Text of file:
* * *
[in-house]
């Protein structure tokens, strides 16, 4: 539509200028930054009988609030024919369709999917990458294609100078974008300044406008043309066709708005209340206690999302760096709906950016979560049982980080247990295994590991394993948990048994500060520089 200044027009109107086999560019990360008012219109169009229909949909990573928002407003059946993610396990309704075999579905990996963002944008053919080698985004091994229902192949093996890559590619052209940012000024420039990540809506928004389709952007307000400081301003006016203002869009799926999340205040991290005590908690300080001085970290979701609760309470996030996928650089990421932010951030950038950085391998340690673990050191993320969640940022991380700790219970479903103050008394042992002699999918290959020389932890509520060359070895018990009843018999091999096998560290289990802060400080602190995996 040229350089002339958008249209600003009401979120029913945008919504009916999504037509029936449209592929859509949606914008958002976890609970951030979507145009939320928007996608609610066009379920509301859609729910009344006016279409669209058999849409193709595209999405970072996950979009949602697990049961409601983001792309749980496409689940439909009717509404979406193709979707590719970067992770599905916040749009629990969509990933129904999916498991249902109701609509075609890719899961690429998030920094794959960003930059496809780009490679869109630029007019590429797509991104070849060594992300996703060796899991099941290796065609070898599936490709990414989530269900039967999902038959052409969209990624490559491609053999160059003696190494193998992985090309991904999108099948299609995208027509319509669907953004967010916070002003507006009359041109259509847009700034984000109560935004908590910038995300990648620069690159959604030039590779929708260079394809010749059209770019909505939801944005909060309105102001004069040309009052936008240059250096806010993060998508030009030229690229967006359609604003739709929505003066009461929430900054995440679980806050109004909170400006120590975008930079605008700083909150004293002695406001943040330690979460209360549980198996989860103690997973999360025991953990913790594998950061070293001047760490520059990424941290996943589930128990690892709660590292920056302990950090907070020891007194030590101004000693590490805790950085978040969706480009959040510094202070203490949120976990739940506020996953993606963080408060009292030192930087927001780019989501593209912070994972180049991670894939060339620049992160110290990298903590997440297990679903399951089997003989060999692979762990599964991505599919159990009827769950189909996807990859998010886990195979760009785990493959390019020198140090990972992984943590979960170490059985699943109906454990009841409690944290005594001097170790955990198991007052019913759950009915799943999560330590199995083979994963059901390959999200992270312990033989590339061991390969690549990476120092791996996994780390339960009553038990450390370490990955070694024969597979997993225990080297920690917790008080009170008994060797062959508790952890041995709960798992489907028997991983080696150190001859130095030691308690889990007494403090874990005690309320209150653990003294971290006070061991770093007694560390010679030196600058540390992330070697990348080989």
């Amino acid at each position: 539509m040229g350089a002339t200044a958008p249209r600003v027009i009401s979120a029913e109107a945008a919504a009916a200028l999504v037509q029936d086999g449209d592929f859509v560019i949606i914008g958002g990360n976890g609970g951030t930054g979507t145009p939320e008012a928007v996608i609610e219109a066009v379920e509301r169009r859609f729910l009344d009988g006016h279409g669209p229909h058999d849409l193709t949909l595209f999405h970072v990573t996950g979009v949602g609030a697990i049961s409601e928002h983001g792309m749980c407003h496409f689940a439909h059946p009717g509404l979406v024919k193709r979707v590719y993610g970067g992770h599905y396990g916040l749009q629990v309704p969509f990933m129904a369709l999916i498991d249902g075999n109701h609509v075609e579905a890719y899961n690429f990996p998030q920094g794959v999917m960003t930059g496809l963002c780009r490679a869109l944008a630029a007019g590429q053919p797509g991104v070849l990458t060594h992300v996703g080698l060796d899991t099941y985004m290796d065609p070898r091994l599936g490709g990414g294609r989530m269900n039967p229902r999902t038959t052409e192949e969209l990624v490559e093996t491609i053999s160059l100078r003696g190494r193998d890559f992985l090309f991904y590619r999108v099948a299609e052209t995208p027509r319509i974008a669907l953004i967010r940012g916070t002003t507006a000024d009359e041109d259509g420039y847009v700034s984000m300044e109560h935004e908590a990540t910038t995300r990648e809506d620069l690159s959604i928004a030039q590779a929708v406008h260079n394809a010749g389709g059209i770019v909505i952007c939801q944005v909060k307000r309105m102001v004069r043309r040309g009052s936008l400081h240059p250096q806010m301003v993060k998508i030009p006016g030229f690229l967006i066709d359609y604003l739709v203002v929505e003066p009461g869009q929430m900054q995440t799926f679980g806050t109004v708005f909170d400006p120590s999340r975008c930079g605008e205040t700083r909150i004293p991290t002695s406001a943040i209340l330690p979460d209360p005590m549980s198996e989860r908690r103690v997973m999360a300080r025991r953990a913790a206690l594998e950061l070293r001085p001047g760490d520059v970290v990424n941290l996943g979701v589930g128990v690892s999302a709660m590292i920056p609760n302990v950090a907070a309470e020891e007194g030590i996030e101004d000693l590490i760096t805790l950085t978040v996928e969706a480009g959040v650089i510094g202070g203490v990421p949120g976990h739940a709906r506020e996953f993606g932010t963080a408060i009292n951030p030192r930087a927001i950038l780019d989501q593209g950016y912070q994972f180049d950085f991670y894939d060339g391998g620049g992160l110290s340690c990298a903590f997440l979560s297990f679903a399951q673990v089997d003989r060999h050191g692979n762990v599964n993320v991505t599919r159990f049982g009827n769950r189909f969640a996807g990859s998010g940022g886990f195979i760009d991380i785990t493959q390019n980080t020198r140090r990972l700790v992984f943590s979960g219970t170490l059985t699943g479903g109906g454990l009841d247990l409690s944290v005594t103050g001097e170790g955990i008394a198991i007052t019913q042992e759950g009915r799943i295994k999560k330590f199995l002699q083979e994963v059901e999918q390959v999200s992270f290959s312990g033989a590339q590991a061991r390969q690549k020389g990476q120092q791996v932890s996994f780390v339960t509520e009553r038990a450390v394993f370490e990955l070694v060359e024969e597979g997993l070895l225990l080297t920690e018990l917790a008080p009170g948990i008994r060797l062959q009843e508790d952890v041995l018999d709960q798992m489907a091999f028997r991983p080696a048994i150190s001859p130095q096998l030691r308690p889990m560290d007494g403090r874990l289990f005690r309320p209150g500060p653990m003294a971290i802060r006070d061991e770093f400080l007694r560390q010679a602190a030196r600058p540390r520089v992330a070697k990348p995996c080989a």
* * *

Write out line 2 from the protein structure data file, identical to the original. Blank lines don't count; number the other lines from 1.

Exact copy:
């Protein structure tokens, strides 16, 4: 539509200028930054009988609030024919369709999917990458294609100078974008300044406008043309066709708005209340206690999302760096709906950016979560049982980080247990295994590991394993948990048994500060520089 200044027009109107086999560019990360008012219109169009229909949909990573928002407003059946993610396990309704075999579905990996963002944008053919080698985004091994229902192949093996890559590619052209940012000024420039990540809506928004389709952007307000400081301003006016203002869009799926999340205040991290005590908690300080001085970290979701609760309470996030996928650089990421932010951030950038950085391998340690673990050191993320969640940022991380700790219970479903103050008394042992002699999918290959020389932890509520060359070895018990009843018999091999096998560290289990802060400080602190995996 040229350089002339958008249209600003009401979120029913945008919504009916999504037509029936449209592929859509949606914008958002976890609970951030979507145009939320928007996608609610066009379920509301859609729910009344006016279409669209058999849409193709595209999405970072996950979009949602697990049961409601983001792309749980496409689940439909009717509404979406193709979707590719970067992770599905916040749009629990969509990933129904999916498991249902109701609509075609890719899961690429998030920094794959960003930059496809780009490679869109630029007019590429797509991104070849060594992300996703060796899991099941290796065609070898599936490709990414989530269900039967999902038959052409969209990624490559491609053999160059003696190494193998992985090309991904999108099948299609995208027509319509669907953004967010916070002003507006009359041109259509847009700034984000109560935004908590910038995300990648620069690159959604030039590779929708260079394809010749059209770019909505939801944005909060309105102001004069040309009052936008240059250096806010993060998508030009030229690229967006359609604003739709929505003066009461929430900054995440679980806050109004909170400006120590975008930079605008700083909150004293002695406001943040330690979460209360549980198996989860103690997973999360025991953990913790594998950061070293001047760490520059990424941290996943589930128990690892709660590292920056302990950090907070020891007194030590101004000693590490805790950085978040969706480009959040510094202070203490949120976990739940506020996953993606963080408060009292030192930087927001780019989501593209912070994972180049991670894939060339620049992160110290990298903590997440297990679903399951089997003989060999692979762990599964991505599919159990009827769950189909996807990859998010886990195979760009785990493959390019020198140090990972992984943590979960170490059985699943109906454990009841409690944290005594001097170790955990198991007052019913759950009915799943999560330590199995083979994963059901390959999200992270312990033989590339061991390969690549990476120092791996996994780390339960009553038990450390370490990955070694024969597979997993225990080297920690917790008080009170008994060797062959508790952890041995709960798992489907028997991983080696150190001859130095030691308690889990007494403090874990005690309320209150653990003294971290006070061991770093007694560390010679030196600058540390992330070697990348080989």